Steve Bruce insists he is “glad” he took the Newcastle United job in 2019.
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While Newcastle are now looking ahead under the exciting management of Eddie Howe, it is crazy to think it is less than a year since the dark days of the Mike Ashley era.
In many ways, Bruce’s tenure was the worst of Ashley’s ownership, even taking into account the two relegations. At least with those, there was hope of a rebuild and the Championship-winning campaigns proved exciting, hinting at something growing within the club.
When Newcastle returned to the Premier League under Chris Hughton, the emergence and subsequent sale of Andy Carroll helped fund the signings made by Graham Carr in the French market, which briefly had the club battling for the top four. Rafa Benitez, meanwhile, was a universally popular figure on Tyneside and talked up the club amid their march to the Championship title, restoring a sense pride.
Obviously, neither really led to anything substantial but at least there was some sort of hope. Under Bruce, who constantly talked of his “remit” being to keep Newcastle in the division, the club were simply treading water.
Ashley’s lack of ambition, of course, played a huge part but Bruce fell out with players, saw his training methods questioned and oversaw some of the worst Newcastle performances in Premier League history, such as the 3-0 loss away at Brighton in March 2021.
The 61-year-old, however, reflected on his time at St James’ Park during an honest interview with The Daily Telegraph and suggested he hoped his work at the club would grow to be held in similar esteem to the one he did at Sunderland. After Bruce’s exit in 2011, Newcastle’s arch-rivals almost consistently battled relegation before eventually dropping into the third tier as chaos took over.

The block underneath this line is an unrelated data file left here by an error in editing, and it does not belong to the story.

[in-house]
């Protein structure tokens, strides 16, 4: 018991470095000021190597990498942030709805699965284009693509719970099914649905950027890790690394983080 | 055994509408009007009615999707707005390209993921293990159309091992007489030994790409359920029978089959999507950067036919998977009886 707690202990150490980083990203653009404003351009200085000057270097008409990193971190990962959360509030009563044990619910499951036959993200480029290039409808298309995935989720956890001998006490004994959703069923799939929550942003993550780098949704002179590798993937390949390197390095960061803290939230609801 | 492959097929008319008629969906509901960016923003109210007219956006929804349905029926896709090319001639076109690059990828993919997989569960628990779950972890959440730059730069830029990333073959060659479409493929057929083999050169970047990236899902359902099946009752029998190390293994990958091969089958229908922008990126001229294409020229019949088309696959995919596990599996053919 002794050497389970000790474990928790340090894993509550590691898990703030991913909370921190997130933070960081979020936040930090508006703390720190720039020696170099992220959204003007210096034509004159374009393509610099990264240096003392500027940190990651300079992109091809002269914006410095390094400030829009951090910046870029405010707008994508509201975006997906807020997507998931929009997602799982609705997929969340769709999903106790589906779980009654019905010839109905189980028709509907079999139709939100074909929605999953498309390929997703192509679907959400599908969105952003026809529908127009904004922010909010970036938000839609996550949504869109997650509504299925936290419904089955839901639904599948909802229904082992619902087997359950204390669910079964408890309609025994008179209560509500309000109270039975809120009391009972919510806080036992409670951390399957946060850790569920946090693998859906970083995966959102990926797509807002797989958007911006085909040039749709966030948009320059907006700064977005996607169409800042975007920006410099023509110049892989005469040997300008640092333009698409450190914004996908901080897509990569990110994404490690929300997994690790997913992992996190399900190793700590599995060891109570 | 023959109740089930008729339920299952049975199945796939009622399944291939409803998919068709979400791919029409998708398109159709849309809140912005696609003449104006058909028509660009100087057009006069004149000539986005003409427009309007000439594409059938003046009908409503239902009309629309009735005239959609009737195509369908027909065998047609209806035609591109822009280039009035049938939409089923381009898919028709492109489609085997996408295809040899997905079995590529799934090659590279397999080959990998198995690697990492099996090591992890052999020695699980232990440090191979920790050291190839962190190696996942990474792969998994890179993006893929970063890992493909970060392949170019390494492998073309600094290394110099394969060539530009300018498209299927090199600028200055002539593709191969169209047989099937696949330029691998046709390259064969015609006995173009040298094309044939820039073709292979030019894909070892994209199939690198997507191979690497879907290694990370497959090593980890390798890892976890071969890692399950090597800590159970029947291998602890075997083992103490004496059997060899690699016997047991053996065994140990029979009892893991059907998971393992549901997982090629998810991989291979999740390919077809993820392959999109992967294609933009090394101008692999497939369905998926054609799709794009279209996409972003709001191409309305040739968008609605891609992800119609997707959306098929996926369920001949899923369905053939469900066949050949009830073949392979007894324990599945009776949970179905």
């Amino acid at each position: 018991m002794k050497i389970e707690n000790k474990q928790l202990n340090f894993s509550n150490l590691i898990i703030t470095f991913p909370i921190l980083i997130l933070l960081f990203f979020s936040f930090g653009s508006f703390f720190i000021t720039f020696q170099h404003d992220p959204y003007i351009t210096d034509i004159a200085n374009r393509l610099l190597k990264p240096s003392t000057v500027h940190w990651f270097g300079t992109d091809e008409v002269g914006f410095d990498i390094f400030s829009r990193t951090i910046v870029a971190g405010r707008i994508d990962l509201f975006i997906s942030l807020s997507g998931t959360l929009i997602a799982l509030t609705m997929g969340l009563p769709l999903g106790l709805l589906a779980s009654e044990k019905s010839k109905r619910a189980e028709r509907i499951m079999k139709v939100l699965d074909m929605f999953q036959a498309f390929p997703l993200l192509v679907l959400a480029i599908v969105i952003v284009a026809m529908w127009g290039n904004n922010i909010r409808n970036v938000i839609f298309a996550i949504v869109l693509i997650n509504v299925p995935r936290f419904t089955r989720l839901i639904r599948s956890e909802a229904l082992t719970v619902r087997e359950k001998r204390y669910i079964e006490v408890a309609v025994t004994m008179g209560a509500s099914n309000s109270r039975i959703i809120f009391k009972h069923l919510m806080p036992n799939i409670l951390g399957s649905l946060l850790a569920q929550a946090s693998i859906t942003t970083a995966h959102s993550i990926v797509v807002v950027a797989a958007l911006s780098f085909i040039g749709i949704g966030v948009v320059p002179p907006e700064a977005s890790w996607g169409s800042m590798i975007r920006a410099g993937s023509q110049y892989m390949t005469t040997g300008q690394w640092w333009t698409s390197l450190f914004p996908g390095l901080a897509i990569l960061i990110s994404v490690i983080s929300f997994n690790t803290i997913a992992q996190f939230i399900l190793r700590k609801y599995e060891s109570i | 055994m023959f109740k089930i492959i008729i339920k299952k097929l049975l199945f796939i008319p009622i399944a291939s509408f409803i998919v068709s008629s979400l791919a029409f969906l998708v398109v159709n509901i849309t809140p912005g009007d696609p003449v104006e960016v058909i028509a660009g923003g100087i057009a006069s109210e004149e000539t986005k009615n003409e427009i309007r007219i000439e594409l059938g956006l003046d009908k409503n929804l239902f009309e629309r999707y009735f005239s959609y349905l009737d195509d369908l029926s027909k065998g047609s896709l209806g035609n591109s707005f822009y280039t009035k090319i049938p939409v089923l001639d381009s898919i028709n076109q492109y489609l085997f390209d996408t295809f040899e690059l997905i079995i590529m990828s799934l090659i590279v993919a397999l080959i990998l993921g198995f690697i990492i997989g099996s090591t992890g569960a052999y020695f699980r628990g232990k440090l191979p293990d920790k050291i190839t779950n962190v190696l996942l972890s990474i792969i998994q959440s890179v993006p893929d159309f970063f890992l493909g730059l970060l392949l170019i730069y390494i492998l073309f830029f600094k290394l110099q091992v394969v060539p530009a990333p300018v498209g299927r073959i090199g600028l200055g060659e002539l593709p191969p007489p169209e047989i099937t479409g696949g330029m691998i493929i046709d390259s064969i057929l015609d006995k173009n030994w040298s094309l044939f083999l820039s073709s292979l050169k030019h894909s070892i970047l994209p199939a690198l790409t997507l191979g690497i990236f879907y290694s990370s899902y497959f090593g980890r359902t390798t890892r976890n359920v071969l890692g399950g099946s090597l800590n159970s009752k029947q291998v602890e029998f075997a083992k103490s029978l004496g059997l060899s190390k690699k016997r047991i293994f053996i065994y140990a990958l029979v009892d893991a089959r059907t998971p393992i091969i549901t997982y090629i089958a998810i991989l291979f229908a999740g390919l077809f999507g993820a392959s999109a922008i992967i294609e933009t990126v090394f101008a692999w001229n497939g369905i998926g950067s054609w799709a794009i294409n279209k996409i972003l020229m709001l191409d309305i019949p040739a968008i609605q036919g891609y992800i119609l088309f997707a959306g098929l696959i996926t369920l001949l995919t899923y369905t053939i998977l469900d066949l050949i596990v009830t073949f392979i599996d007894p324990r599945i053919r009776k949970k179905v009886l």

What did Bruce say about Newcastle?
Now in charge of West Brom of course, Bruce said: “I’m glad I did the job. Look, it ended badly, but for two years we did ok. My job was to keep us in the Premier League, and I did that. It might take a decade, a bit like Sunderland, but I hope one day people can say: “He didn’t do too bad in the circumstances, with the owner and everything else… end of.”
Does Bruce deserve respect?
It’s difficult to imagine October’s takeover happening had Bruce’s side succumbed to relegation. Still, to champion that achievement during a period in which Newcastle spent £40m on Joelinton, £16m on Allan Saint-Maximin, £20m on Callum Wilson and £22m on Joe Willock seems somewhat disingenuous.
Given the rapid-fire turnaround Howe instilled even before the January transfer window, it’s hard to argue against the idea that the tools were there for Bruce to get more out of his team than he ever did.
Staying in the Premier League – as important as it was – should really have been taken as read.